It’s been almost a year since I last set foot on one of the Scottish Isles. I have a goal of visiting every single one, and our next home-based trip is planned to be Mallaig, so we can visit Skye and the small isles (Rum, Muck and Eig). I’ve only ticked 4 off of my list, but by far my favourite has been the beautiful Isle of Islay…
The trip began disastrously, thanks to a satnav error that led to us missing our ferry (we’d set off with an aim to be there an hour early; that’s how badly the satnav screwed up!). Despite several calls to the ferry operator, we couldn’t get a place on another ferry, but carried on to the ferry terminal anyway. Thankfully, the staff at the terminal were able to fit us on to the next ferry! Being one of the first in line for it (we’d missed our initial ferry by about 10 minutes…), we were on quickly and headed up to the cafe for a coffee. After twenty minutes, we noticed the ferry was a little quiet. The captain then announced that a car had broken down on the entrance ramp! After two hours, we were told the car had been removed, but the ramp had been damaged in the process. So, almost 2 and a half hours after we were supposed to depart, we had to get back off the ferry and wait another hour for another ferry to arrive. We were supposed to arrive to Port Askaig by 3pm, but ended up getting there 5 hours later than that, finally making it to our hotel at around half 8pm.
The main reason to visit Islay is to go on a whiskey tour, as the island has 8 distilleries and is one of the major whiskey producing regions. I broke the norm, despite loving whiskey and Islay whiskies being my absolute favoruite – I wanted to go to Islay because of it’s history! I love the history of the Lord’s of the Isles, important noble magnates in Medieval Scottish History. So on our first day, we headed out to Finlaggen Castle, the ruined administrative seat for the Lordship.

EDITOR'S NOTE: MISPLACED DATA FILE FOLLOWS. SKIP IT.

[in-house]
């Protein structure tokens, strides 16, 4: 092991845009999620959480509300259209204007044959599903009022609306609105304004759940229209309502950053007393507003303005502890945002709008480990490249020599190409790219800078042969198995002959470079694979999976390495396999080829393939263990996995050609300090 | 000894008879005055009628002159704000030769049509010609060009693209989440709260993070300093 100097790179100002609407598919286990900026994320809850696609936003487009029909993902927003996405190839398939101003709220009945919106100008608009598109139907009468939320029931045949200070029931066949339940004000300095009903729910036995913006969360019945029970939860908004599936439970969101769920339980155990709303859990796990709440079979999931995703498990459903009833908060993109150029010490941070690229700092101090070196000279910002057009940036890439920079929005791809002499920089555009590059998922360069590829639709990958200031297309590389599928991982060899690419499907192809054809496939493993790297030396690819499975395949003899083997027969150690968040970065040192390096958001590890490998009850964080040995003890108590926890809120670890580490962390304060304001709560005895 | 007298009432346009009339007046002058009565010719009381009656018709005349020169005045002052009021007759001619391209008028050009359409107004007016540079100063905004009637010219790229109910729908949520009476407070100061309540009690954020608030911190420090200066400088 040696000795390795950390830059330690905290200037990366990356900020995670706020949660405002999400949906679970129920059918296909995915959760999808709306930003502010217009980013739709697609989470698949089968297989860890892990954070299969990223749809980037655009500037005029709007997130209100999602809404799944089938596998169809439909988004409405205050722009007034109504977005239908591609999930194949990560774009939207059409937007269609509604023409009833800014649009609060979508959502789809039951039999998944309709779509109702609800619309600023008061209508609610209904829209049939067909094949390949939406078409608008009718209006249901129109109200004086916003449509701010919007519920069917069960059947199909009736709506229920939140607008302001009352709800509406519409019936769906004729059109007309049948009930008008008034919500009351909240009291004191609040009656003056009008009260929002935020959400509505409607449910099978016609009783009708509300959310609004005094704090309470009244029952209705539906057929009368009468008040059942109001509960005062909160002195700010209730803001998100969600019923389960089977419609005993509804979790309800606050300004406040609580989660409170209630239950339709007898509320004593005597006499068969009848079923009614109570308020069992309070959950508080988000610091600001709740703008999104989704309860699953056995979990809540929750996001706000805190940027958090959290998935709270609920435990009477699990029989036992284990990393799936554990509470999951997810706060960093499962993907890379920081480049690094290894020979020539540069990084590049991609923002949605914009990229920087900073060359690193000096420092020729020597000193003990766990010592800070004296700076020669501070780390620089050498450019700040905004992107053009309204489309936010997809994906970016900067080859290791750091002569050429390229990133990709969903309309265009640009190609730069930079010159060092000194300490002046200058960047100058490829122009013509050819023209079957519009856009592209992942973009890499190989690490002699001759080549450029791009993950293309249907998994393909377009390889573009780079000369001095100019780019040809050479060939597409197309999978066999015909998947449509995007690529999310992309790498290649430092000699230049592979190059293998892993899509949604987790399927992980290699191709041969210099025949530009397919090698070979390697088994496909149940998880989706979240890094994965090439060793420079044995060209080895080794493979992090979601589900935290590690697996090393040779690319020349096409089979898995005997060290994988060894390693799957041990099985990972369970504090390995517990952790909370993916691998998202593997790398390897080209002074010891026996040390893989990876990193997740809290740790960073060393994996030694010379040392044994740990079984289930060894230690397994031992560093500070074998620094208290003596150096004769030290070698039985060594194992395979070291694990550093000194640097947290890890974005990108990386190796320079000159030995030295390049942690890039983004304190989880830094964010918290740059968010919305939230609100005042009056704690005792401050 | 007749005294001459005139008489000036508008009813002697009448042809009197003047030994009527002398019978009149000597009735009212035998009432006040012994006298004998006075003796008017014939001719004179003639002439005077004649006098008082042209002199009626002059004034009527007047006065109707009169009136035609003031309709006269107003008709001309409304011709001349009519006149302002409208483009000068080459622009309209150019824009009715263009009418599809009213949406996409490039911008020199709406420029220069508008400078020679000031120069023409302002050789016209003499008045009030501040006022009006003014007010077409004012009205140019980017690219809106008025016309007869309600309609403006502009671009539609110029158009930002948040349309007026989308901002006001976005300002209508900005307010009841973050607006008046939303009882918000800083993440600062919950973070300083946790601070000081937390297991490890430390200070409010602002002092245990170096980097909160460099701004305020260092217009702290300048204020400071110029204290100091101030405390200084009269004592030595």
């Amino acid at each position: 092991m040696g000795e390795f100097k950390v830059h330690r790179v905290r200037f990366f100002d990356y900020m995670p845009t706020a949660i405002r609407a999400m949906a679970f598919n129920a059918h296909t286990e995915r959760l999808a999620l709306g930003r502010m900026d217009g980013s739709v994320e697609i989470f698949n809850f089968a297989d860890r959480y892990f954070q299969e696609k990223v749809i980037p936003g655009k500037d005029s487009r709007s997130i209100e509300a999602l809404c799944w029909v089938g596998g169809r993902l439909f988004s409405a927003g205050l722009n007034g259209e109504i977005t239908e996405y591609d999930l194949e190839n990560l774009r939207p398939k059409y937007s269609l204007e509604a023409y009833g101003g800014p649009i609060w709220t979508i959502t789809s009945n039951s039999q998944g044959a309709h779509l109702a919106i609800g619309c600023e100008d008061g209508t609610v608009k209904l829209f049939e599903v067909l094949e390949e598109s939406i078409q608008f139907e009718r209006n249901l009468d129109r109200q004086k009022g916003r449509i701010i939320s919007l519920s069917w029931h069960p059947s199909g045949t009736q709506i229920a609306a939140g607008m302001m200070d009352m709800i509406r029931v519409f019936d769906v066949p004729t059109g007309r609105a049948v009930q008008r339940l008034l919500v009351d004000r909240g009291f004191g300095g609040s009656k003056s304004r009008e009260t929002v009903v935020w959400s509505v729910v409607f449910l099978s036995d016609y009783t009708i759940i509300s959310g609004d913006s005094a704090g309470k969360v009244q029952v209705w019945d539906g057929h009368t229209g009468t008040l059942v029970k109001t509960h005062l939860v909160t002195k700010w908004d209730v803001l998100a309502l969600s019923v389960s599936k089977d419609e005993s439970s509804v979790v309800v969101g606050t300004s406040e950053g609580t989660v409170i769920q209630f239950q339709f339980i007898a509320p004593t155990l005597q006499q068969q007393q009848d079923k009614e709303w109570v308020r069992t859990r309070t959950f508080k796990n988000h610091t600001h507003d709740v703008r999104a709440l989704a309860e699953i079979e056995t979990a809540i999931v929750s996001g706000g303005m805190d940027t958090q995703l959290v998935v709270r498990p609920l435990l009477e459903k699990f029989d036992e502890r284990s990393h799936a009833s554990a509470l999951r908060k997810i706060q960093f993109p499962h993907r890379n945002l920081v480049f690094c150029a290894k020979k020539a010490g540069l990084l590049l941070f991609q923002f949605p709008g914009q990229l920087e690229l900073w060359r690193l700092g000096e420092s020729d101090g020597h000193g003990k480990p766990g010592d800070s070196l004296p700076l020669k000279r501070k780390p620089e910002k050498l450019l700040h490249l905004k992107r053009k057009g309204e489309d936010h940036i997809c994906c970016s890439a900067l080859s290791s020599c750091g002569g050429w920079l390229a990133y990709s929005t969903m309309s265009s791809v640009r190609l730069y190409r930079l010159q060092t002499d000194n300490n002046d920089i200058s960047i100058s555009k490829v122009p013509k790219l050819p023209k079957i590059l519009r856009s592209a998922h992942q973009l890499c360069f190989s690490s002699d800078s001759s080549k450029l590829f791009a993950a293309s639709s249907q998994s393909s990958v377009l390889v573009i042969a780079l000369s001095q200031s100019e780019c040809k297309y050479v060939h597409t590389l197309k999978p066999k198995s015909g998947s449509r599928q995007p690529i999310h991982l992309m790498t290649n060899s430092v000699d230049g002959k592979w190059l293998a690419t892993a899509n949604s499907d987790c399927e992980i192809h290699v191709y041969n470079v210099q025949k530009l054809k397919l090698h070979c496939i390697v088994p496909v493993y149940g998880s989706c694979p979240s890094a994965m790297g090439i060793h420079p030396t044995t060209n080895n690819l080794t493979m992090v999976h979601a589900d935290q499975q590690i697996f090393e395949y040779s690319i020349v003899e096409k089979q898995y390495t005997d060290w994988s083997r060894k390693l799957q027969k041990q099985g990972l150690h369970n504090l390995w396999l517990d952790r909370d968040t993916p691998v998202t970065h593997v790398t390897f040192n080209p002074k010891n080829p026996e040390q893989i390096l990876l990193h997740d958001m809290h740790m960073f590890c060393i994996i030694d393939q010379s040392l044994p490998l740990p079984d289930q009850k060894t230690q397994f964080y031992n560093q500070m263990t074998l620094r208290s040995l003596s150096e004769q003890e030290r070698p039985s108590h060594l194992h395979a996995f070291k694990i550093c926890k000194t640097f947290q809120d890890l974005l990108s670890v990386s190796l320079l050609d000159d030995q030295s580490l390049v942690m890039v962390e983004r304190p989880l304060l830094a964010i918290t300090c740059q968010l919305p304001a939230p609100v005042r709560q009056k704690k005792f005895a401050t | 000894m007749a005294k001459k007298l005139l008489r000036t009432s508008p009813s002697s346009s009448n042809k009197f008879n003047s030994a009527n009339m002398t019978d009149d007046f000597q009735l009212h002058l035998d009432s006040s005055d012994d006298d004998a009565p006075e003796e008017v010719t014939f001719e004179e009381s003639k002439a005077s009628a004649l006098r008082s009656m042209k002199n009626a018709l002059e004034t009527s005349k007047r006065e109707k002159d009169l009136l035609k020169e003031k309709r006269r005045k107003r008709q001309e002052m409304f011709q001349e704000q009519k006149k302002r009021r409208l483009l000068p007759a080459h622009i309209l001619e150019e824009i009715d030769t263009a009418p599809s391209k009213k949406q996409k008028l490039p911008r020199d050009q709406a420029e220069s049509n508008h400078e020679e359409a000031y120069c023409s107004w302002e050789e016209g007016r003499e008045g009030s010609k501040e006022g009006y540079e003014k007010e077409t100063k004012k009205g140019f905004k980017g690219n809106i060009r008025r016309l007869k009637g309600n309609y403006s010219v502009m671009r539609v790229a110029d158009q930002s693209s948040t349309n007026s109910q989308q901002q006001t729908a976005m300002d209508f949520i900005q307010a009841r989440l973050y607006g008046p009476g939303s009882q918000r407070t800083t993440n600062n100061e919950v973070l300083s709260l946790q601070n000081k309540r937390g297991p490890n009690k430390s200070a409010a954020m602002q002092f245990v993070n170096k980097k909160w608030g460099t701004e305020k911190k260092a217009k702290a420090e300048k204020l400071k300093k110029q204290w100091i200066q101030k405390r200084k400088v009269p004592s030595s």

The castle is situated in on a large island in the middle of Loch Finlaggen, and is very picturesque. The Lord’s of the Isles fell in the fifteenth century and the castle was demolished by the Crown to prevent the descendants of the last Lord from reclaiming the Lordship, which until it’s fall had held most of the West Coast of Scotland and was a huge threat. So there’s very little left of it, but what’s there is well maintained and managed, and there’s lots of information plaques which detail the site and how it would’ve been used. There’s also a museum, which details the hostory and also has displays of archeological finds from a large scale dig on the site in 1991.
Once we were done exploring here, we drove across to the Southern side of the Island, through Port Ellen and out to see the Kildalton Cross. This stunning artifact is a fine example of the Stone Crosses carved by monks residing at Iona Abbey in the Middle Ages.
The cross is situated in the grounds of a ruined chapel, and scattered around the churchyard are several graves throughout the ages, including Medieval, which I was amazed by!
The views from the chapel were also pretty amazing!
We then drove Northwards again and went for a hike through the RSPB reserve at Loch Gruinart. This is a popular bird watching site, and we made our way to one of the little buildings where you can look out over the whole reserve and write down anything you see. It was pretty hot by that point, so we didn’t hang around for long.
On the way out we found MacLean’s Cairn. I love Clan MacLean history so had to get out and have a quick look!
According to the plaque, the cairn marks the spot where the chief of the MacLean’s fell during a battle with Clan MacDonald, whilst the two clans fought for control of the Rhinns of Islay.
Attempting to drive back to the hotel, we found ourselves a little lost, but found this beautiful beach near Kilchomen.
After that, we headed back to the hotel and called it a day.
The next day we decided to get the ferry across to the Isle of Jura. Although being one of the top recommended things to do in Islay, Jura doesn’t have much to offer! We drove to Craighouse, the main settlement, where the whiskey distillery is, and had lunch at the Jura Hotel. The views in Craighouse are beautiful, but the island is quite bare and very difficult to drive on. After an hour of driving, we gave up trying to reach the Northern end of the Island and turned around to head back.
The next day we boarded the ferry at Port Ellen early in the morning, and headed home via Stirling and the Wallace Monument! I don’t have any pictures from that, but I really recommend it for learning about an important piece of Scotland’s history, plus some stunning views of Stirling!
I hope you’ve enjoyed this post! I plan to go back to Islay soon to do a full whiskey tour, and will update you when I do!